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Lando
02-22-2010, 04:37 PM
Hi everyone, I'm new to the forum and new to the wonderful world of Pyr ownership. We just added a great "little" guy to our family. He is 10 weeks old and is absolutely the sweetest puppy. He has been with us for 2 weeks has been great. He is amazing around guests to our home and when we pickup my kindergarten son. House training has gone remarkably well. Better than any other dog I have owned, although I've not owned a Pyr before this guy. In puppy kindergarten, he is the most calm and the biggest of all the puppies. As I said, no problems, but tonight I noticed something that really concerned me. He was chewing on a treat (pig ear), one he'd never had before and as my 8 year old went to pet him, he gave a teeth baring almost ferocious growl. He has never done this before. He isn't protective of his food at all. Sorry for the long post. Just wondering if this is normal? Common in Pyr's? Should I be concerned?

Thanks.

vin63
02-22-2010, 04:51 PM
Since he's still a puppy, you will often have to deal with these instances of testing from your dog (nothing specific to the breed), just puppy behavior. The important thing to know is what was the next action/behavior that you and your son exhibited when he growled?

I find that immediate correction works best for me (show no fear, or surprise where you back off), firm speaking tone along with removing the object, and making the dog back away. But, other dogs and instances may require a different approach...the important thing is that the puppy realizes that that behavior is not acceptable. Good luck with the puppy rearing.

DaisyMae
03-13-2010, 06:27 PM
I think my dog when she was that age would do that to my kids but she quickly learned not to ever growl or nip at my kids. My kids are 5 and 2 years old and they are typical kids and we watch them closely when they're around the dog to make sure that they are not being annoying. When our dog was 10 week we had her on a leash while she was in the house. I held the leash and she had to stay where I was and if I got up to walk somewhere she would always be close. When we started letting her have more roaming room in the house the kids annoyed her sometimes and she would growl and bark. What I did was snap my fingers and say "hey or ugh uh". She quickly got the hint to not bark or growl at the kids. She stopped growling at the kids when she turned 4 months old and she hasnt done that since. She is still a pup (8.5 months old) and we still snap our finger if she does something wrong like chews on clothes etc. Also if I snap my finger and point she will go to wherever I point.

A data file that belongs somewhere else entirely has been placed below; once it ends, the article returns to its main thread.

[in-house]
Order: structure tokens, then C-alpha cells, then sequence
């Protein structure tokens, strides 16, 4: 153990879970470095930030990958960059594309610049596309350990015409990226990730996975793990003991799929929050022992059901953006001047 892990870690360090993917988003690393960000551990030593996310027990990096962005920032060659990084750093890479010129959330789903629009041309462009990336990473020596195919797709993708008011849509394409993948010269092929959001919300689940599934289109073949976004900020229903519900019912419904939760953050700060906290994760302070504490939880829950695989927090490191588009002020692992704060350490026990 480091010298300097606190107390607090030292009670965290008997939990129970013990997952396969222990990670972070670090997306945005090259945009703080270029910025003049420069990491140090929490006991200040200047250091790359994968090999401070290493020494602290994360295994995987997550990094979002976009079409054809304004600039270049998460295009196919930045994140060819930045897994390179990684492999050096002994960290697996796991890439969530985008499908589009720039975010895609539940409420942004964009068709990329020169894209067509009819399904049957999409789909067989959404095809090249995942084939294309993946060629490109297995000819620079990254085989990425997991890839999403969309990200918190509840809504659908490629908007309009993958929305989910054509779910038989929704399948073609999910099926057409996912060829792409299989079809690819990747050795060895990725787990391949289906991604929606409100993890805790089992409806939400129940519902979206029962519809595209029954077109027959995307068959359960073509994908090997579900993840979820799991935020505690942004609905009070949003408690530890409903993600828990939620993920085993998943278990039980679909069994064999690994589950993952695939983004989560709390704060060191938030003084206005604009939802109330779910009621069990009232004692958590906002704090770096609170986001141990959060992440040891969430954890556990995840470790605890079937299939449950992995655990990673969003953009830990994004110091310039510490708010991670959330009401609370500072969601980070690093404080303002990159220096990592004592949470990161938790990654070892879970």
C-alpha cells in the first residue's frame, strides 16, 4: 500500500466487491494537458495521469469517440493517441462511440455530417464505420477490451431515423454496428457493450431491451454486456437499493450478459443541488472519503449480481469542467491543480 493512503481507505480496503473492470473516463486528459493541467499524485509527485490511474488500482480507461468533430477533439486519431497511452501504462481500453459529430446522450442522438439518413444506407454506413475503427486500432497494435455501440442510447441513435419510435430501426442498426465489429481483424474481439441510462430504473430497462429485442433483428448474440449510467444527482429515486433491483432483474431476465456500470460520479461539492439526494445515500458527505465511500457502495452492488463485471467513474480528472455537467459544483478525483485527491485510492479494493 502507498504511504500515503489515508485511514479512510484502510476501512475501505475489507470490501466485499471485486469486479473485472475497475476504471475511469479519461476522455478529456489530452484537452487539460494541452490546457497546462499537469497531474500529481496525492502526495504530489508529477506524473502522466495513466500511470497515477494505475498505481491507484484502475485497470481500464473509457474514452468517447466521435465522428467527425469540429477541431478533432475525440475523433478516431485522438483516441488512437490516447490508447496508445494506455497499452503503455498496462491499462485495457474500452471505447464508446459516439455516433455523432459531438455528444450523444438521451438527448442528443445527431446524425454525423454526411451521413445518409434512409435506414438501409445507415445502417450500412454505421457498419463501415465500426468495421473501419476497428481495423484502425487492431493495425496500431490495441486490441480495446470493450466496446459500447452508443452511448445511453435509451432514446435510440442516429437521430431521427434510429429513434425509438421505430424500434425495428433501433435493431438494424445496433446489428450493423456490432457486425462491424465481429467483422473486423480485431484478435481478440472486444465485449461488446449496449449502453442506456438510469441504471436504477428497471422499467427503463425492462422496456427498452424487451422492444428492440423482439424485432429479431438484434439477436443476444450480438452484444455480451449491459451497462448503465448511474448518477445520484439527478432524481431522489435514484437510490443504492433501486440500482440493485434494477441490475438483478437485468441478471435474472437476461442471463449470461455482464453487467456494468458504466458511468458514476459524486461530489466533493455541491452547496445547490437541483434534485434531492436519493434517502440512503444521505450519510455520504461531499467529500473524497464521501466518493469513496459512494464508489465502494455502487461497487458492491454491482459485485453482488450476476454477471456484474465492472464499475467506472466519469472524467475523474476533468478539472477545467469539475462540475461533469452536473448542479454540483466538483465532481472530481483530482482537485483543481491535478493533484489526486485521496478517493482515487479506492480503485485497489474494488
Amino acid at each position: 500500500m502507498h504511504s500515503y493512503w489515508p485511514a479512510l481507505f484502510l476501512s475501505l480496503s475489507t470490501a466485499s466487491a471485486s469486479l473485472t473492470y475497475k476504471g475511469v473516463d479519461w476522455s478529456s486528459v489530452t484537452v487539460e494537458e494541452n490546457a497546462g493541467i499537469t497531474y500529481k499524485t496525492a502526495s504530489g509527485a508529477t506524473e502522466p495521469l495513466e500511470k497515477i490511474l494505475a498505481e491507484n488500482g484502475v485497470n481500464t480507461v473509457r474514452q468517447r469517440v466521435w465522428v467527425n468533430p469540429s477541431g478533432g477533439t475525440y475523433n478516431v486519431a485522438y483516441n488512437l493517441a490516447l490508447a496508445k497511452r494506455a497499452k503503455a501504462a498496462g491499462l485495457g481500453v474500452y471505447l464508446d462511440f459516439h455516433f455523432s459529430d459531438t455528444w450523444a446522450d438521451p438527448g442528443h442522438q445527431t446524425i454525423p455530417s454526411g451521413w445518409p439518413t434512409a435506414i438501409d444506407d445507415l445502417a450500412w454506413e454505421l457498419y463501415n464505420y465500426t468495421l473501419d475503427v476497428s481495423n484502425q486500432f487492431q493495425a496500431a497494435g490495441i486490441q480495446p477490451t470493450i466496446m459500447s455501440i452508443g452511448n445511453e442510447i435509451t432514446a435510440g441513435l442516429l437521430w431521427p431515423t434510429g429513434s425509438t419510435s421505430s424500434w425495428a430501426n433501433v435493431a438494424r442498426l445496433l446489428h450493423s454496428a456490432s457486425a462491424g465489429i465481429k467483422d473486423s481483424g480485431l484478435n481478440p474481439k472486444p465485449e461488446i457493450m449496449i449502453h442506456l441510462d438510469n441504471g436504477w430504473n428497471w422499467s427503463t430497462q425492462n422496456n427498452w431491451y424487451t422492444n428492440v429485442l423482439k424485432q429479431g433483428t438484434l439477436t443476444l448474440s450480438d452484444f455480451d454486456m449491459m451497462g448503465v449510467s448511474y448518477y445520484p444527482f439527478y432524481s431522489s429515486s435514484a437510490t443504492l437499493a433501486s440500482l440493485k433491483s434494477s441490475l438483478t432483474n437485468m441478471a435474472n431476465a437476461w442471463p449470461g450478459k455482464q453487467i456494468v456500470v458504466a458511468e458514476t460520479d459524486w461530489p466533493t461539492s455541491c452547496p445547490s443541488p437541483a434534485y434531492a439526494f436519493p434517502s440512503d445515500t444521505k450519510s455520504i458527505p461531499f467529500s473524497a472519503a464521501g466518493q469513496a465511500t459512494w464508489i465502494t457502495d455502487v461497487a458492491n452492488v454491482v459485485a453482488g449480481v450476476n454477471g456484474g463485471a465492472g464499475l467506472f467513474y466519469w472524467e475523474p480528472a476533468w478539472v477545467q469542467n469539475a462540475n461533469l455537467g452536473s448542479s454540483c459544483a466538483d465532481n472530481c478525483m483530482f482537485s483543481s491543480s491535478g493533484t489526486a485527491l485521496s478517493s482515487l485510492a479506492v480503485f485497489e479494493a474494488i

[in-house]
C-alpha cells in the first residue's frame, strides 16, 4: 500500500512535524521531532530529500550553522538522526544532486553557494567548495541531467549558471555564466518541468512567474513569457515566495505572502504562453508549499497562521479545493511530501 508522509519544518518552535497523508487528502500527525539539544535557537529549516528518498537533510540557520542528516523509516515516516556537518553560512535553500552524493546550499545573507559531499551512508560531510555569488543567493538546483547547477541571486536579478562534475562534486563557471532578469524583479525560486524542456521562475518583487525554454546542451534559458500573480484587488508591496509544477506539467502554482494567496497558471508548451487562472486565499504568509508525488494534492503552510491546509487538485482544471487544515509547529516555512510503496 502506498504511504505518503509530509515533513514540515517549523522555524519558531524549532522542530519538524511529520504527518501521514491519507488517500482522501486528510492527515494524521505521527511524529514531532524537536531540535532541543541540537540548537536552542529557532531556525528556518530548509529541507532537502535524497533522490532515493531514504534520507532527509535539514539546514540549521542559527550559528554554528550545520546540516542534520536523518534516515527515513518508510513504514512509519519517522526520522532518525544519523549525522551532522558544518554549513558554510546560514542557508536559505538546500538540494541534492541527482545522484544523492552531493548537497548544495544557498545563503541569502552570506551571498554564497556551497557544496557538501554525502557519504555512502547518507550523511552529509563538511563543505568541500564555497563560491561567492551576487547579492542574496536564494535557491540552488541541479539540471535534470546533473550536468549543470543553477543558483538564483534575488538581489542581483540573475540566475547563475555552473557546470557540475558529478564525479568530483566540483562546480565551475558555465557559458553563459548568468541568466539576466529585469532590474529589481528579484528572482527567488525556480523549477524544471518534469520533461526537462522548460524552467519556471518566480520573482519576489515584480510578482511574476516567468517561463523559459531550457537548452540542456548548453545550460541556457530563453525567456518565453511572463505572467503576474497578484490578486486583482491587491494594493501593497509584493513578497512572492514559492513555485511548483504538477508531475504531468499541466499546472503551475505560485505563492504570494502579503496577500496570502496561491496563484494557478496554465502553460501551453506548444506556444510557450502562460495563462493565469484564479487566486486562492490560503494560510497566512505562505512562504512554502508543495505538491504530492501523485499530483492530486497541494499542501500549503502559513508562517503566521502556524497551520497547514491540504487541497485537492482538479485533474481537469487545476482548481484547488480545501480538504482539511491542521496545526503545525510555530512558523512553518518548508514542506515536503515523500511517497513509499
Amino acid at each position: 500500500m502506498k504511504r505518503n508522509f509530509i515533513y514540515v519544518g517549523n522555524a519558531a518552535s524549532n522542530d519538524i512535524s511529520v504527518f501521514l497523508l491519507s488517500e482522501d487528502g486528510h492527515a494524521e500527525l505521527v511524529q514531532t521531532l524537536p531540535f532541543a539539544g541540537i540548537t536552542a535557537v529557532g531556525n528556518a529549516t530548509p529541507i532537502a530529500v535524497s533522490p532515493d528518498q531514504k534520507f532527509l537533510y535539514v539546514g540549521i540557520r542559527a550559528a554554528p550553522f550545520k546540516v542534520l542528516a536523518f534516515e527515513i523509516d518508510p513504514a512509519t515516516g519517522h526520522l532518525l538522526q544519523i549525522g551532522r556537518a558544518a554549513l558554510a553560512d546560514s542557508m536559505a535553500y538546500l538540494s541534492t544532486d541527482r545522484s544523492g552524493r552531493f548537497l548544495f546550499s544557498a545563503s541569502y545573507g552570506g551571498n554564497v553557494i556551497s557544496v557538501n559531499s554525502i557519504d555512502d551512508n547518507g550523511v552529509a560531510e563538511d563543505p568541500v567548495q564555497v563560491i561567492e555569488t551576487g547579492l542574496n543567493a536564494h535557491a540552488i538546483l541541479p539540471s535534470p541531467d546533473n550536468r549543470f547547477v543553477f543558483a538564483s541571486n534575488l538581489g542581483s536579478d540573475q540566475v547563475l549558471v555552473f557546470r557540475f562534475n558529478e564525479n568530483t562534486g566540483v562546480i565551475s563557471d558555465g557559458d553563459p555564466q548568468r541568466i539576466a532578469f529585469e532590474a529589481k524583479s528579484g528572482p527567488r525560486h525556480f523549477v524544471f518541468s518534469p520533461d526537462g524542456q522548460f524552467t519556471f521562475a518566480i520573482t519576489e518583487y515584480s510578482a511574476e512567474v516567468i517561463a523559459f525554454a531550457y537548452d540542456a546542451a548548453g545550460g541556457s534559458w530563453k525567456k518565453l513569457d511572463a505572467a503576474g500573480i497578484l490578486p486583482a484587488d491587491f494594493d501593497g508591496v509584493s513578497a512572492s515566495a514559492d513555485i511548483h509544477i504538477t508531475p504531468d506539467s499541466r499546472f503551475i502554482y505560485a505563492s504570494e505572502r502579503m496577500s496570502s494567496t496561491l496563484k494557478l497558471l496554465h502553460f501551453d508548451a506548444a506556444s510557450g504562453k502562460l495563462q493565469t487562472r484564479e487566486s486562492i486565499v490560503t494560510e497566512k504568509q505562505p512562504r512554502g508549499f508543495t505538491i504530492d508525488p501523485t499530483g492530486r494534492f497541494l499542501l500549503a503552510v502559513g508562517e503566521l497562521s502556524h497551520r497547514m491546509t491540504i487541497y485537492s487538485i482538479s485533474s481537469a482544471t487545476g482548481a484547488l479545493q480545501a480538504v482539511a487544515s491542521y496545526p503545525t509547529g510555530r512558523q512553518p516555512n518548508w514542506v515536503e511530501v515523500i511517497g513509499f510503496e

Also at that age its normal for a pup to do that, they just need to learn that its not acceptable

Terry
03-13-2010, 06:49 PM
Murphy did it once to our other dog a couple months ago, she is gone now but when he did it she was eating and i was nearby and couldnt believe the different expression on his face..
he didnt bite but he sure was mad over the food. we had to start letting him out when she ate as i didnt want that to happen again.
havent seen it since and the cats even bug him when he is eating :rolleyes:

like what has been said before thinking/hoping its just a young pyr thing :)

Terry

Davey Benson
03-14-2010, 07:27 AM
I think I was probably about that old when I was first bit by a dog, it was from our pet c0cker spanial. (I might have been a little younger than that actually).

He was eating his food in a bowl, and for some reason, I felt it necessary to pet/poke/pull/put my hand by his face, (I don't really remember what I was trying to do), but my hand was too close to his face while he was eating, and he grabbed it. I don't think he drew blood at that time, but I do remember what followed.